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  # 2210999 4-Apr-2019 22:18
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Shindig:

 

another vote for cast iron! ... will last an eternity 

 

 

Till you drop it.


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  # 2211003 4-Apr-2019 22:28
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Something I've discovered over the years is that non-stick coatings don't like other pots, pans, or dishes being stacked on them, either on the bench or in the cupboard.  Since I've avoided doing that, and stored my best non-stick pan on its side, the coatings have lasted years longer.


 
 
 
 


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  # 2211022 4-Apr-2019 23:33
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My motto is don't stack anything, including plans and glass containers and jugs. You end up with chips, scratches etc. If designing a new kitchen make sure you have heaps of big drawers so eveything is single height and unstacked. Makes things so much easier. 


neb

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  # 2211046 5-Apr-2019 00:58
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blackjack17:
Anyone have any recommendations? Not looking at crazy money but would prefer quality as it makes the cooking easier.

 

 

Oh gawd, if there are (say) fifty replies to this you're going to get at least fifty-five different, incompatible recommendations. I'd go with nonstick because they're just so much easier to clean, I initially got good-quality heavy-duty stainless/copper bonded pans but they were just too much of a pain to clean so went with good-quality nonstick and haven't regretted it at all. As for brand... just choose whatever is within your price range and that you like the look of.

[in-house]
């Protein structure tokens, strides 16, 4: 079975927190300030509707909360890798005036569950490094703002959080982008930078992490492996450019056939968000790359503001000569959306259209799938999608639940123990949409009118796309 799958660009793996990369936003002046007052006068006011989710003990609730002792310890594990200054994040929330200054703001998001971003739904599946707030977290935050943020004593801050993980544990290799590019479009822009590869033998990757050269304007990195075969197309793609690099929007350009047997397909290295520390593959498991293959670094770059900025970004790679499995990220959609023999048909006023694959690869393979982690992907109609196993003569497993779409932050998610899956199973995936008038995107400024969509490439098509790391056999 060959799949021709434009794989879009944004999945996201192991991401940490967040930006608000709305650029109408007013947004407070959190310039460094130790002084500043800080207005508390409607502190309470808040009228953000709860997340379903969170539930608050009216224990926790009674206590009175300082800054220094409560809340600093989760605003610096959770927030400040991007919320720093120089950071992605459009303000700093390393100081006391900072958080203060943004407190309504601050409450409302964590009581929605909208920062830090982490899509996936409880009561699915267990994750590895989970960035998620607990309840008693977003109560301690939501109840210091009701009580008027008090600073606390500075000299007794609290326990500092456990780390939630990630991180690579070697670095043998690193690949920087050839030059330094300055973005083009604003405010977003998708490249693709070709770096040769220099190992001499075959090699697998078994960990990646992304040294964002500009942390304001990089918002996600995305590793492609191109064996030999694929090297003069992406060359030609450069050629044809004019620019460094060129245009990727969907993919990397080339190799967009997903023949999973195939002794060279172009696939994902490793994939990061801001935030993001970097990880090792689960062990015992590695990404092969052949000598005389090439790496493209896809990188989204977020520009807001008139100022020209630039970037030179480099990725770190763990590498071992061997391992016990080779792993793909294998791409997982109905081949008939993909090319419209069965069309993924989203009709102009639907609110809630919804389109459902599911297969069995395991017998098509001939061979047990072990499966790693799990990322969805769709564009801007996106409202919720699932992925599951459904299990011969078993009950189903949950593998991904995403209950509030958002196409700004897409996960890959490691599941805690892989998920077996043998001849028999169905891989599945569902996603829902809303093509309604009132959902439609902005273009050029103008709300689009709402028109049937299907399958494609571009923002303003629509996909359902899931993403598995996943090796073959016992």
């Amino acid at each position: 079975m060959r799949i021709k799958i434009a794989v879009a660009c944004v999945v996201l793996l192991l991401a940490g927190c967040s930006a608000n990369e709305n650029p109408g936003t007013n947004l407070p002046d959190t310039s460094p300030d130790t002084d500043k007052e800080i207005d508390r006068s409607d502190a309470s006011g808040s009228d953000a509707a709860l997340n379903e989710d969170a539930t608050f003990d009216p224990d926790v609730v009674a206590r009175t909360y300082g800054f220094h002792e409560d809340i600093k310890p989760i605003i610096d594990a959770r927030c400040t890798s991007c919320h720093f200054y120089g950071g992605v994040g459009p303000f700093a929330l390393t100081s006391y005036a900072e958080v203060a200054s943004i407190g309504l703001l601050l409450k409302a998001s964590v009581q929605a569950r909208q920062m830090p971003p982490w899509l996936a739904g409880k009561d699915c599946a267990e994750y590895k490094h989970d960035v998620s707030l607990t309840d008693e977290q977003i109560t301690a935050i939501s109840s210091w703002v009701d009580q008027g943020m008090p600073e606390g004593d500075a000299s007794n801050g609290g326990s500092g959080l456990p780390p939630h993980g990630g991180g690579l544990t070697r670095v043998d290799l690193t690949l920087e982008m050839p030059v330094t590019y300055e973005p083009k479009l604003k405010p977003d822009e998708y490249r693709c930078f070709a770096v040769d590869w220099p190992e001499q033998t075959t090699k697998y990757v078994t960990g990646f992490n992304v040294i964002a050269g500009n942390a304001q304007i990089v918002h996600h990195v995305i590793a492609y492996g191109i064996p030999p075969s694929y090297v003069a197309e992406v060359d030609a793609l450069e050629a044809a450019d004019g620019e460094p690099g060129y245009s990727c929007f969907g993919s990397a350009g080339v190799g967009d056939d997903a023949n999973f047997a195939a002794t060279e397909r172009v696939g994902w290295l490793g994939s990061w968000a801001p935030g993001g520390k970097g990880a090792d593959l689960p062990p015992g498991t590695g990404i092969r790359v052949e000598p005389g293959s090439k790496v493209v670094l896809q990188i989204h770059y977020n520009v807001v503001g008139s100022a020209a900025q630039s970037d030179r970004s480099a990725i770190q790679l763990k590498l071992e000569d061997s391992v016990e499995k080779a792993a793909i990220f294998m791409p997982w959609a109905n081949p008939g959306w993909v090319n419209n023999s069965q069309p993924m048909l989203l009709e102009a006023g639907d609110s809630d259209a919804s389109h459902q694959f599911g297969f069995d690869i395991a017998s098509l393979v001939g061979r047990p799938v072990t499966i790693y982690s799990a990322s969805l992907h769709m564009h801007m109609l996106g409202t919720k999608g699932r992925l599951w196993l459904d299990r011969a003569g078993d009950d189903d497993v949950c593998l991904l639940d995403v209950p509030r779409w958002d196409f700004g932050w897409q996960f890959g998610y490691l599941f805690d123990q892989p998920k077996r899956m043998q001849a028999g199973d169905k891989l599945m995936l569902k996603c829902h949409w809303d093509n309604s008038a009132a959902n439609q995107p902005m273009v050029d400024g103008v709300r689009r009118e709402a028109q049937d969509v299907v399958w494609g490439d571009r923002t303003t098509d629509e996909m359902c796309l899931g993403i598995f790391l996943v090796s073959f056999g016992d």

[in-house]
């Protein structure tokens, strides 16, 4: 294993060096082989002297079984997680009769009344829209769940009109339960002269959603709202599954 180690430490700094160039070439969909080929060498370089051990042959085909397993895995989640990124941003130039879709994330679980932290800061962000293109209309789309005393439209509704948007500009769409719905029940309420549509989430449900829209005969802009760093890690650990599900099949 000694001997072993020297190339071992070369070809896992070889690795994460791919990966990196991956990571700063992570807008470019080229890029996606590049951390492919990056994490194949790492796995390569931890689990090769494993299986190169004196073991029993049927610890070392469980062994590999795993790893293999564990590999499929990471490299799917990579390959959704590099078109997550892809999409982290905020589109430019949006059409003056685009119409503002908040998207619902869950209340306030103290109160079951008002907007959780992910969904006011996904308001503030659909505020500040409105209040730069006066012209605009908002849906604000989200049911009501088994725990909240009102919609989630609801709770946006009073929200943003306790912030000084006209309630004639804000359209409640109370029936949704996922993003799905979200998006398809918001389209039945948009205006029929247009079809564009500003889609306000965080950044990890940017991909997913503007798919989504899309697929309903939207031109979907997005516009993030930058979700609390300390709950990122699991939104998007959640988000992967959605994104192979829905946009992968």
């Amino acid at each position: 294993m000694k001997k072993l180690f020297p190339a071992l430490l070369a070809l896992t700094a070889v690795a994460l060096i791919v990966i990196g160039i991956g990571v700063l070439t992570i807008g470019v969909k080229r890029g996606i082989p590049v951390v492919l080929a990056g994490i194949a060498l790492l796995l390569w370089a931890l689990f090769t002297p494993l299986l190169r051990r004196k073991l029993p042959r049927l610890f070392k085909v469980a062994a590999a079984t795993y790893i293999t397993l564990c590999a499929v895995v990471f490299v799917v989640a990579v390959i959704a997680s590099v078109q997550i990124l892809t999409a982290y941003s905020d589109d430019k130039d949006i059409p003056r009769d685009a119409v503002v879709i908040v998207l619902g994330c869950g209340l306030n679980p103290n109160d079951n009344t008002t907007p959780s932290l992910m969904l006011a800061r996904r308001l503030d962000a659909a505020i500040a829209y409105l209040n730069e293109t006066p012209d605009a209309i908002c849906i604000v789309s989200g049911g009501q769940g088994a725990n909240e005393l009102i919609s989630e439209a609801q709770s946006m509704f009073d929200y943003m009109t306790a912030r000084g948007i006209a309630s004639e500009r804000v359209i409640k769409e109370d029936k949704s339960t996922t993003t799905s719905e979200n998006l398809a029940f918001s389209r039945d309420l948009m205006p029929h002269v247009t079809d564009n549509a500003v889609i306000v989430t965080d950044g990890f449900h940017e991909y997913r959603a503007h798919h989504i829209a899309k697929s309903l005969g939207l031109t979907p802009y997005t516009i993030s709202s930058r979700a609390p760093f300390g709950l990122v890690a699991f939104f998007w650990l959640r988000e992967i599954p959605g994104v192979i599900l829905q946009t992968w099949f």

neb

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  # 2211047 5-Apr-2019 01:05
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Batman:

Tefal from Briscoes. The higher end ones are bomb proof.

 

 

If you happen to be going to the US at some point, buy them there under the name T'fal, they're a fraction of the price that similar ones cost here, or at least were some years ago when I got mine.

neb

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  # 2211048 5-Apr-2019 01:09
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allio:

I don't bother with ceramic, it's really all the same stuff at the end of the day and in my experience the longevity is worse than plain old teflon.

 

 

There is one difference with ceramic: The nanoparticles used can cross the blood/brain barrier. They were originally sold because of scaremongering about Teflon, if you can manage to get your frying pan up to a temperature that's not actually physically possible to achieve on a cooktop it'll break down, the replacement was ceramic nanoparticles which are probably worse - little long-term research available yet - so if you're worried about health/safety go with non-stick Teflon. Admittedly not cheap crap Teflon which can flake off, I've got a T'fal I've had for years with no damage or flaking.

neb

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  # 2211049 5-Apr-2019 01:13
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jlittle:

Something I've discovered over the years is that non-stick coatings don't like other pots, pans, or dishes being stacked on them, either on the bench or in the cupboard.  Since I've avoided doing that, and stored my best non-stick pan on its side, the coatings have lasted years longer.

 

 

I use these things for all my stacked pots and pans, never had any problems with scratches.

 

 

Oh, and another hint, Barkeeper's Friend is the perfect thing for cleaing stainless steel/copper laminate cookware.



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  # 2211552 6-Apr-2019 07:50
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So many options. I was Keen for cast iron. My wife not so much due to weight.

In the end we went with these.

https://m.briscoes.co.nz/kitchen/pots-and-pans/frypans-and-woks/1014903/Scanpan-Impact-26cm-Fry-pan.html

Still expensive but have decent weight to them and can use steel wool to clean if need be

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  # 2211585 6-Apr-2019 08:43
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I don't know if it's already been mentioned here, but if you don't put the frypan in the dishwasher it will be as non stick as a non stick pan without the risk of damage.